On Air
0:00
0:00
Open In Popup
MPR News

Appetites: The three waves of Asian-inspired restaurants

Share story

There's a new wave of Asian-inspired restaurants opening up around the metro. James Norton, the editor of the daily online journal of food and drink in the Upper Midwest, HeavyTable.com, joined MPR News host Tom Crann to talk about the trend.

One of the new restaurants is called Sweet Chow Takeway, located in the North Loop.

The restaurant is a brainchild of high-profile local chefs Jamie Malone and Erik Anderson, although it's worth noting that Anderson has since left for a new job out at Coi in San Francisco, Norton said.

"Sweet Chow is doing Vietnamese, Cambodian, and Thai-inspired dishes, but even though the place has a really clean, contemporary menu and chic decor I was really pleased and impressed at how bold the flavors were, how bold the textures were and that kind of came through in the dishes we tried there," he said. 

The new spot is definitely part of a pattern, Norton said.

"If you've been to Hai Hai or Young Joni in Northeast Minneapolis, you know what I'm talking about," he said. "Hai Hai is doing a lot of Thai-inspired small plates and Young Joni is kind of doing a menu revolving around pizza but there's a Korean influence."

What sets these new restaurants apart from the Asian and Asian-inspired restaurants open around the Twin Cities for many decades is who's serving it. Norton divided the types of restaurants into waves.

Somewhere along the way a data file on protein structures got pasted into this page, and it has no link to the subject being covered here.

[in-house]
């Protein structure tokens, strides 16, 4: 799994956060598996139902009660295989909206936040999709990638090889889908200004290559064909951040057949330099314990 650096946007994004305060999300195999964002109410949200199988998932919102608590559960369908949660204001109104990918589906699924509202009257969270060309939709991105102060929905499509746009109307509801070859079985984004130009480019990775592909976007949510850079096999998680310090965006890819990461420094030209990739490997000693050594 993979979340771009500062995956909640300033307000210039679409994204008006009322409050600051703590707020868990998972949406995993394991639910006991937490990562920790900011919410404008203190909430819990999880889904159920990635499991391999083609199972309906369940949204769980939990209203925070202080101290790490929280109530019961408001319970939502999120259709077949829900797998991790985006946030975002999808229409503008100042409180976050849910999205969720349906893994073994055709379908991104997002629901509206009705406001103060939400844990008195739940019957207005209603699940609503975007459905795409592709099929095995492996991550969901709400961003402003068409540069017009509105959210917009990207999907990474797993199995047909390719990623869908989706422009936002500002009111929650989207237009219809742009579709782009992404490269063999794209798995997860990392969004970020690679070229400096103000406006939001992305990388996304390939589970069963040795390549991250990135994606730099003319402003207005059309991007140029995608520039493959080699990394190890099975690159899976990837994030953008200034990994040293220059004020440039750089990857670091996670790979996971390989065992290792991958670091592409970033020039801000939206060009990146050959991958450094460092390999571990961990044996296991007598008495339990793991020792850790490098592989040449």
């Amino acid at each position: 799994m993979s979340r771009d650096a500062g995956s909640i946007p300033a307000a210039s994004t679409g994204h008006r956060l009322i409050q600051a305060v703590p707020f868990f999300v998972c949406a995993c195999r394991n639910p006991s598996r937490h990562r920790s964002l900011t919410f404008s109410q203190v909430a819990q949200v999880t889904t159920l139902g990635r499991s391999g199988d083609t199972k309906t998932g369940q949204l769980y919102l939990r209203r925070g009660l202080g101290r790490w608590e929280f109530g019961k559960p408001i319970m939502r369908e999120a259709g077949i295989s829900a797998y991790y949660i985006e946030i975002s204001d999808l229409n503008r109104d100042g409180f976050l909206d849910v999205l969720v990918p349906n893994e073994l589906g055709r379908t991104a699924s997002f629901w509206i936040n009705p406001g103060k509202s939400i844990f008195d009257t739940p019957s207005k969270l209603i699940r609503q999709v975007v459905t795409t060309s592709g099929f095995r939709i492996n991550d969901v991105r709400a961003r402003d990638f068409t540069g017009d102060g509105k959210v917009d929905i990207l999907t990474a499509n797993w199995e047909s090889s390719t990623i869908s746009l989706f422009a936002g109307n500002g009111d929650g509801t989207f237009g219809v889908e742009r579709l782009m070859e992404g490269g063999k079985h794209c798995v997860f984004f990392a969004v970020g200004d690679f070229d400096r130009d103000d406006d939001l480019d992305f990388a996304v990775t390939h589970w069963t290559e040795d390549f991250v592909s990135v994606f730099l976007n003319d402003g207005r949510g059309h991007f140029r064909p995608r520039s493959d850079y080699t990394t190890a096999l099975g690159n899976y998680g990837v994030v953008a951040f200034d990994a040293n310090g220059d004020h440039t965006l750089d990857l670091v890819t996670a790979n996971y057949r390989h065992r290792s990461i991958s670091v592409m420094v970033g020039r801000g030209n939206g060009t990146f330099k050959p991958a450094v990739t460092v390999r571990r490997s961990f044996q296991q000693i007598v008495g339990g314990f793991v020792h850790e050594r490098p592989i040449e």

"For me, I think about first-wave Asian restaurants as being immigrants serving food to immigrants. You'll taste a lot of earthiness, you'll taste fierce spiciness, and there will be textural elements that are really bold — think about tripe, or chopped pieces of bone at the center of chunks of meat." 

Meanwhile "second-wave" restaurants adapted themselves to the median of American taste, "which is to say the children and grandchildren of northern European immigrants," he said. 

"So you'll get stuff like really sweet pad Thai that's lacking much heat or much earthiness, or mass-market Chinese food that's all about breaded meat nuggets swimming in corn syrup."

Third-wave places, on the other hand, is the best of both worlds — though you still might want to visit the first two waves to save some money, he said.

"[They] keep most of the depth and boldness of the original cuisines, but they package and market really slickly to the young and affluent," Norton said. 

To listen to their full conversation, click the audio player above.